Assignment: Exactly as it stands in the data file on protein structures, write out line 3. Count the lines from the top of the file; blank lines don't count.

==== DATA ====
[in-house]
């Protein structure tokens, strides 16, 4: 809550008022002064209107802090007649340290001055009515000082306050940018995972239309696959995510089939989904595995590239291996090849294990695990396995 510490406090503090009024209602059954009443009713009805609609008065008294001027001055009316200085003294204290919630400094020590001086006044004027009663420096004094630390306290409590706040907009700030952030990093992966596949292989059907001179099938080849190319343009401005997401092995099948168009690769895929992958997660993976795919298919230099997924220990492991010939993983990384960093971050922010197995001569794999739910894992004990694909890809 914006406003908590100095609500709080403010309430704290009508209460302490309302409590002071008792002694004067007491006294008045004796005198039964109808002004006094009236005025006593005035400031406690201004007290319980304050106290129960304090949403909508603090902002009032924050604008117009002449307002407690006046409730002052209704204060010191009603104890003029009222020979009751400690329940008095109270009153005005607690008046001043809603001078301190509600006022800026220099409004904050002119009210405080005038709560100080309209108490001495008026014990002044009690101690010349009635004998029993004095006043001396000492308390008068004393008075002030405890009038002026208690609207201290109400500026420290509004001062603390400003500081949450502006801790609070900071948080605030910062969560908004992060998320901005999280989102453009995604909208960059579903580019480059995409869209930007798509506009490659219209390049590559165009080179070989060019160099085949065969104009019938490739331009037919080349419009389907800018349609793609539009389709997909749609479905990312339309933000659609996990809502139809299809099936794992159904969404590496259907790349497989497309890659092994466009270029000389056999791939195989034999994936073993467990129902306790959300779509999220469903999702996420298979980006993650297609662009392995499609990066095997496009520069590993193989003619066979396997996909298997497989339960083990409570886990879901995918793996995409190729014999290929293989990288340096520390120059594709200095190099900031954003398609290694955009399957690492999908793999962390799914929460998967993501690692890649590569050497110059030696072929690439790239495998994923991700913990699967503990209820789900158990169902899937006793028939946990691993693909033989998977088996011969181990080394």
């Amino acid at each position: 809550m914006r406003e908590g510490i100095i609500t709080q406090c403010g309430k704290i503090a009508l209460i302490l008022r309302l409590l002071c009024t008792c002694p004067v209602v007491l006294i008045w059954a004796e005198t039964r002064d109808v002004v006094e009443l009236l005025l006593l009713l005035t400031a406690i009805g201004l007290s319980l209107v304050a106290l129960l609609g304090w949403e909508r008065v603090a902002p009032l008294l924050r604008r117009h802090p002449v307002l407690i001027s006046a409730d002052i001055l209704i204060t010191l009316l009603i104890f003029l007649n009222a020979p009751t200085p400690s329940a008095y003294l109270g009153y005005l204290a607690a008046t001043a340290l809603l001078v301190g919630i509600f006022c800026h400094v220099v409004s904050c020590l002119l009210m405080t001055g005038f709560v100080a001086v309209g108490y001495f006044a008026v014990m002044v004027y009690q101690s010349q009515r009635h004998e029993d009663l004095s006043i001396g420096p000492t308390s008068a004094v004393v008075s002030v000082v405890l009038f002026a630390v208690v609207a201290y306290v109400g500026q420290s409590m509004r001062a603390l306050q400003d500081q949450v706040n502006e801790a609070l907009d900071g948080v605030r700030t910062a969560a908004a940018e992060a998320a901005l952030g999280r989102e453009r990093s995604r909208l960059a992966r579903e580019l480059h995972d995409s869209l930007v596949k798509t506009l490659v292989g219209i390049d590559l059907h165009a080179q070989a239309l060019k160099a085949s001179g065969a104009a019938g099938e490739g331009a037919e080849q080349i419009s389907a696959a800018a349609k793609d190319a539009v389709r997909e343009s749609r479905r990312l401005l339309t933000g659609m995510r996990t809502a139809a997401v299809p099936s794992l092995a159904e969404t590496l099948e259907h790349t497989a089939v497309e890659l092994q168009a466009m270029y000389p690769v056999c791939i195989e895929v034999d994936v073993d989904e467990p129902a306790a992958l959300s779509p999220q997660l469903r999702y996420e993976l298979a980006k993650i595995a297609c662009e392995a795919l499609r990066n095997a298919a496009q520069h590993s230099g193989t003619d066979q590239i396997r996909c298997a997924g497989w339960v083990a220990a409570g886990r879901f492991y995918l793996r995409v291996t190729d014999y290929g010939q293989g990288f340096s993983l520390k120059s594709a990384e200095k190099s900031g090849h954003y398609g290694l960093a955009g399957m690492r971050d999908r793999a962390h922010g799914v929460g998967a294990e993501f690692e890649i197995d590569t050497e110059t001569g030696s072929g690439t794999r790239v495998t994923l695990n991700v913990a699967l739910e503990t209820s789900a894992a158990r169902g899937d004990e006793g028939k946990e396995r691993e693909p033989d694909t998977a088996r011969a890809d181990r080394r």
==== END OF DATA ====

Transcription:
């Amino acid at each position: 809550m914006r406003e908590g510490i100095i609500t709080q406090c403010g309430k704290i503090a009508l209460i302490l008022r309302l409590l002071c009024t008792c002694p004067v209602v007491l006294i008045w059954a004796e005198t039964r002064d109808v002004v006094e009443l009236l005025l006593l009713l005035t400031a406690i009805g201004l007290s319980l209107v304050a106290l129960l609609g304090w949403e909508r008065v603090a902002p009032l008294l924050r604008r117009h802090p002449v307002l407690i001027s006046a409730d002052i001055l209704i204060t010191l009316l009603i104890f003029l007649n009222a020979p009751t200085p400690s329940a008095y003294l109270g009153y005005l204290a607690a008046t001043a340290l809603l001078v301190g919630i509600f006022c800026h400094v220099v409004s904050c020590l002119l009210m405080t001055g005038f709560v100080a001086v309209g108490y001495f006044a008026v014990m002044v004027y009690q101690s010349q009515r009635h004998e029993d009663l004095s006043i001396g420096p000492t308390s008068a004094v004393v008075s002030v000082v405890l009038f002026a630390v208690v609207a201290y306290v109400g500026q420290s409590m509004r001062a603390l306050q400003d500081q949450v706040n502006e801790a609070l907009d900071g948080v605030r700030t910062a969560a908004a940018e992060a998320a901005l952030g999280r989102e453009r990093s995604r909208l960059a992966r579903e580019l480059h995972d995409s869209l930007v596949k798509t506009l490659v292989g219209i390049d590559l059907h165009a080179q070989a239309l060019k160099a085949s001179g065969a104009a019938g099938e490739g331009a037919e080849q080349i419009s389907a696959a800018a349609k793609d190319a539009v389709r997909e343009s749609r479905r990312l401005l339309t933000g659609m995510r996990t809502a139809a997401v299809p099936s794992l092995a159904e969404t590496l099948e259907h790349t497989a089939v497309e890659l092994q168009a466009m270029y000389p690769v056999c791939i195989e895929v034999d994936v073993d989904e467990p129902a306790a992958l959300s779509p999220q997660l469903r999702y996420e993976l298979a980006k993650i595995a297609c662009e392995a795919l499609r990066n095997a298919a496009q520069h590993s230099g193989t003619d066979q590239i396997r996909c298997a997924g497989w339960v083990a220990a409570g886990r879901f492991y995918l793996r995409v291996t190729d014999y290929g010939q293989g990288f340096s993983l520390k120059s594709a990384e200095k190099s900031g090849h954003y398609g290694l960093a955009g399957m690492r971050d999908r793999a962390h922010g799914v929460g998967a294990e993501f690692e890649i197995d590569t050497e110059t001569g030696s072929g690439t794999r790239v495998t994923l695990n991700v913990a699967l739910e503990t209820s789900a894992a158990r169902g899937d004990e006793g028939k946990e396995r691993e693909p033989d694909t998977a088996r011969a890809d181990r080394r």